In contrast, a limited liability company (i.e., an “LLC”) is a hybrid entity that combines the benefits of a corporation with the benefits of a limited partnership without the formalities of a corporation. Like a limited partnership, the LLC is considered a pass-through entity for tax purposes. The investors in an LLC are called “members” and acquire “units” or “membership interest” in the LLC. Akin to a limited partnership LP interest, LLC interests are considered personal property and as such are ineligible for a 1031 exchange.

An LLC can be member-managed or manager-managed, while still providing limited liability protection to all of its members and the manager. In a member-managed LLC, scrutiny under securities laws may be avoided as long as each major decision is determined by unanimous or supermajority vote of all members, which is why member-managed LLCs are most commonly used by joint ventures. In a manager-managed LLC, however, the members are considered passive investors and may have limited or no voting rights, while the manager generally makes decisions on behalf of the LLC members.

What is a series limited liability company and should I consider this structure for my upcoming syndications?

In 1996, Delaware made history by becoming the first state to authorize the establishment of limited liability companies (LLCs) capable of having multiple series, each with distinct members, managers, LLC interests, or assets. These specialized entities, known as Series LLCs, have since gained traction in various states across the nation.

While Series LLCs are typically associated with mutual funds and investment ventures, they offer versatility for diverse business types seeking to compartmentalize their operations into units with segregated assets and liabilities. Each series within a Series LLC can possess unique attributes akin to separate LLCs, including distinct rights, powers, and duties concerning specified property or obligations. Moreover, each series may pursue its own distinct business objectives or investment goals.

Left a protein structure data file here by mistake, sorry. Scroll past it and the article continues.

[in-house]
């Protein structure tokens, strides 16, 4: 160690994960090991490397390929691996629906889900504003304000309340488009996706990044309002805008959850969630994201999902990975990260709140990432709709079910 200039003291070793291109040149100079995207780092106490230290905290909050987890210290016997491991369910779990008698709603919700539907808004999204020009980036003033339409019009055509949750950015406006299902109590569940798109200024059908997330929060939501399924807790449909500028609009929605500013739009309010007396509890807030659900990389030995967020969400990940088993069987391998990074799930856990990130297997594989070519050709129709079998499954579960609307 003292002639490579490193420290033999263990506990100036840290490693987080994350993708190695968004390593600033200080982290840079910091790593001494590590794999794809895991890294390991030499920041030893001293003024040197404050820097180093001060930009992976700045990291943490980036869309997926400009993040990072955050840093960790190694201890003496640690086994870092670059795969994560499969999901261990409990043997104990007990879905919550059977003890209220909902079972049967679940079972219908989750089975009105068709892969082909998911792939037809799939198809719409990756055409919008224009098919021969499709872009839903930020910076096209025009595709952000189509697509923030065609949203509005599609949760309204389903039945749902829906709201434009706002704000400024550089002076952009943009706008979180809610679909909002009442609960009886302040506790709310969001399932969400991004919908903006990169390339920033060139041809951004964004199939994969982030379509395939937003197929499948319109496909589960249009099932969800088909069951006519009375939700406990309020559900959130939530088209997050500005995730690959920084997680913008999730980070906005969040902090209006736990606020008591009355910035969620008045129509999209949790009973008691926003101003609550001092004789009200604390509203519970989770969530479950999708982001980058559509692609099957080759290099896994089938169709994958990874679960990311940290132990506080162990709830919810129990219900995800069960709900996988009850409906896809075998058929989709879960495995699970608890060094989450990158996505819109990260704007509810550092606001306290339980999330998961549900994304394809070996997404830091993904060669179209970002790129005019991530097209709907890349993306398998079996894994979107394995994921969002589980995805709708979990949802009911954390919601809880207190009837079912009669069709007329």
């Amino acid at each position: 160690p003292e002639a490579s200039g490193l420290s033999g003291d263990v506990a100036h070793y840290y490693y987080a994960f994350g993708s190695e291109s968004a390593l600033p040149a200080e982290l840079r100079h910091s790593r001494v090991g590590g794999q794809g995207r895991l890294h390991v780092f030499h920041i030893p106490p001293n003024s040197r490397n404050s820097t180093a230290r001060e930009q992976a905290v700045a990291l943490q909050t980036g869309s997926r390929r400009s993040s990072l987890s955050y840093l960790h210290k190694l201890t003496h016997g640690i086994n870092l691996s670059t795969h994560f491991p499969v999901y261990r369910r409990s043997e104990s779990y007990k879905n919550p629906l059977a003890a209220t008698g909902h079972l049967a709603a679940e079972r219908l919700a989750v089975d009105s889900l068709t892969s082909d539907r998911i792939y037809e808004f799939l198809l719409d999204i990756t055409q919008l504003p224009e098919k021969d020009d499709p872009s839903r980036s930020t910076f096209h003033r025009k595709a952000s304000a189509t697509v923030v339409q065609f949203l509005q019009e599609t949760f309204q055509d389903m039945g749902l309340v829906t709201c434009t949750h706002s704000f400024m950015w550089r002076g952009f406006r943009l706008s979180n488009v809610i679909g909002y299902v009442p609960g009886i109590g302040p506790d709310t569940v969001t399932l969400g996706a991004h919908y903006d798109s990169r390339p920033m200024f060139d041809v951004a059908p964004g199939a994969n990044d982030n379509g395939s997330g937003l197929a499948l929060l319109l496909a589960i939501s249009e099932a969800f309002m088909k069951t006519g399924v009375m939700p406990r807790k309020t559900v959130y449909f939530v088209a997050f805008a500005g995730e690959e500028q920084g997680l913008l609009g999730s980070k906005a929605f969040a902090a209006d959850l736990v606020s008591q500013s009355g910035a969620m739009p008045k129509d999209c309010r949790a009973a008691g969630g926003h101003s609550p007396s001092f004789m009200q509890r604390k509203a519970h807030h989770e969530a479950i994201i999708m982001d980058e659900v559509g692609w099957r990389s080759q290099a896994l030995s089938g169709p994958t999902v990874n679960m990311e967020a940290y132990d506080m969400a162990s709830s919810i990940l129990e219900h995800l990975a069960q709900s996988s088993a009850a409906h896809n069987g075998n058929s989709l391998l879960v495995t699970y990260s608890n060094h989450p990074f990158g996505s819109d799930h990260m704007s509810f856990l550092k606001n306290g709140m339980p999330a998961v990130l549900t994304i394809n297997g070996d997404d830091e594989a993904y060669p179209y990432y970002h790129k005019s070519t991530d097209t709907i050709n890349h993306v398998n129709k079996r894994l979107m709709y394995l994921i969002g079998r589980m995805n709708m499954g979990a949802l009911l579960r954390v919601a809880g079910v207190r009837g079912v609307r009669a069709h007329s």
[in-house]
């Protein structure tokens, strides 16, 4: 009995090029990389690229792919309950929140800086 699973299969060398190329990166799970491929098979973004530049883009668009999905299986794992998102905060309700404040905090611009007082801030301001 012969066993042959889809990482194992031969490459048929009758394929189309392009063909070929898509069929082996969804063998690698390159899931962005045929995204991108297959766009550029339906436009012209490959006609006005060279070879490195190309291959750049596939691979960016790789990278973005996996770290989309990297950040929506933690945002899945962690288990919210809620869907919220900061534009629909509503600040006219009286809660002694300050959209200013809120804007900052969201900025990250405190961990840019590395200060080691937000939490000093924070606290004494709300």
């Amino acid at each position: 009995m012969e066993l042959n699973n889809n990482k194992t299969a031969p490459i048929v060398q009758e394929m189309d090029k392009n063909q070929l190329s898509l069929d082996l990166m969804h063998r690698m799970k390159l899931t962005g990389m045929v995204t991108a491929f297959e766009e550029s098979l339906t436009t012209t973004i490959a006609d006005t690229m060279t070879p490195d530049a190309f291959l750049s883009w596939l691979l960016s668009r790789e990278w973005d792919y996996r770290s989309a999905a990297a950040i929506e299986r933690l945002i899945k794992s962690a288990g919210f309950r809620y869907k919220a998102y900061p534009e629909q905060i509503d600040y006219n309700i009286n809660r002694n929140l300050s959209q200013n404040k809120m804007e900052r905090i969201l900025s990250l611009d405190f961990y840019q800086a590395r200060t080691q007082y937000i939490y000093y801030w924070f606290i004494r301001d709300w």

Furthermore, should a Series LLC adhere to specific additional requirements mandated by state law, individual series within the LLC are shielded from the debts, liabilities, and obligations incurred by the Series LLC as a whole or any other series within the organization. This variation of Series LLC is aptly referred to in this context as a “Protected Series” LLC. Additionally, Delaware allows for the creation of a specific series known as a “Registered Series,” which shares many characteristics with a Protected Series, along with additional features that can be advantageous in secured lending transactions involving a series as a borrower, and for other purposes.

To initiate the formation of a Series LLC in Delaware, you first submit a certificate of formation to the Delaware Secretary of State (SOS). Notably, the individual series need not be in existence at the time of this formation. In accordance with Section 18-215 of the Delaware Limited Liability Company Act (LLC Act) (6 Del. C. § 18-215), the LLC agreement for the Series LLC can define one or more series of members, managers, LLC interests, or assets within the structure.

Just like with standard LLCs, it is advisable to have a written LLC agreement for a Series LLC, even though Delaware does not mandate it. Regardless, any series within the Series LLC is legally bound by its LLC agreement, irrespective of whether the series itself actively executes that agreement (6 Del. C. § 18-101(9)).